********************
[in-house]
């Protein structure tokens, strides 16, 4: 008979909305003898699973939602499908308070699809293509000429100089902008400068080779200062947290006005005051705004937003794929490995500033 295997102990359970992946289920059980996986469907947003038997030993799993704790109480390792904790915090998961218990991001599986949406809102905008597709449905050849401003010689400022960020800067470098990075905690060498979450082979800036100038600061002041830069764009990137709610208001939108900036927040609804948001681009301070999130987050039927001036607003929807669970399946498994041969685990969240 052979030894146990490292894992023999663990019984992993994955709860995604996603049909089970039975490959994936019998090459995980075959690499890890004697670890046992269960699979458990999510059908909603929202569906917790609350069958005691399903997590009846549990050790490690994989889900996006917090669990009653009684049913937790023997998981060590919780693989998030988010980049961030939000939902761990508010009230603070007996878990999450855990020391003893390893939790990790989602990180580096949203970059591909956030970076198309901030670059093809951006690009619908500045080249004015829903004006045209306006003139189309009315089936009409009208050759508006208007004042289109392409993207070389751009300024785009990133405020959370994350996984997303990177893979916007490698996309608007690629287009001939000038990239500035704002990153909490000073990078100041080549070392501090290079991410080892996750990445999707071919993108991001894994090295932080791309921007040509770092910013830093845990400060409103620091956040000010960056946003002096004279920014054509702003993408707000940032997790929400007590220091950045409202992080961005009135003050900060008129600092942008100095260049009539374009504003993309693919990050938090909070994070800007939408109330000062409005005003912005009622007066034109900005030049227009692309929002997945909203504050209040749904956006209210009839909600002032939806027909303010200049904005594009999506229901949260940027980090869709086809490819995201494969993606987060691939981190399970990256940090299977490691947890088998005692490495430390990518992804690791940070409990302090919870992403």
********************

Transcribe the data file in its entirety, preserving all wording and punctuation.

[in-house]
């Protein structure tokens, strides 16, 4: 008979909305003898699973939602499908308070699809293509000429100089902008400068080779200062947290006005005051705004937003794929490995500033 295997102990359970992946289920059980996986469907947003038997030993799993704790109480390792904790915090998961218990991001599986949406809102905008597709449905050849401003010689400022960020800067470098990075905690060498979450082979800036100038600061002041830069764009990137709610208001939108900036927040609804948001681009301070999130987050039927001036607003929807669970399946498994041969685990969240 052979030894146990490292894992023999663990019984992993994955709860995604996603049909089970039975490959994936019998090459995980075959690499890890004697670890046992269960699979458990999510059908909603929202569906917790609350069958005691399903997590009846549990050790490690994989889900996006917090669990009653009684049913937790023997998981060590919780693989998030988010980049961030939000939902761990508010009230603070007996878990999450855990020391003893390893939790990790989602990180580096949203970059591909956030970076198309901030670059093809951006690009619908500045080249004015829903004006045209306006003139189309009315089936009409009208050759508006208007004042289109392409993207070389751009300024785009990133405020959370994350996984997303990177893979916007490698996309608007690629287009001939000038990239500035704002990153909490000073990078100041080549070392501090290079991410080892996750990445999707071919993108991001894994090295932080791309921007040509770092910013830093845990400060409103620091956040000010960056946003002096004279920014054509702003993408707000940032997790929400007590220091950045409202992080961005009135003050900060008129600092942008100095260049009539374009504003993309693919990050938090909070994070800007939408109330000062409005005003912005009622007066034109900005030049227009692309929002997945909203504050209040749904956006209210009839909600002032939806027909303010200049904005594009999506229901949260940027980090869709086809490819995201494969993606987060691939981190399970990256940090299977490691947890088998005692490495430390990518992804690791940070409990302090919870992403």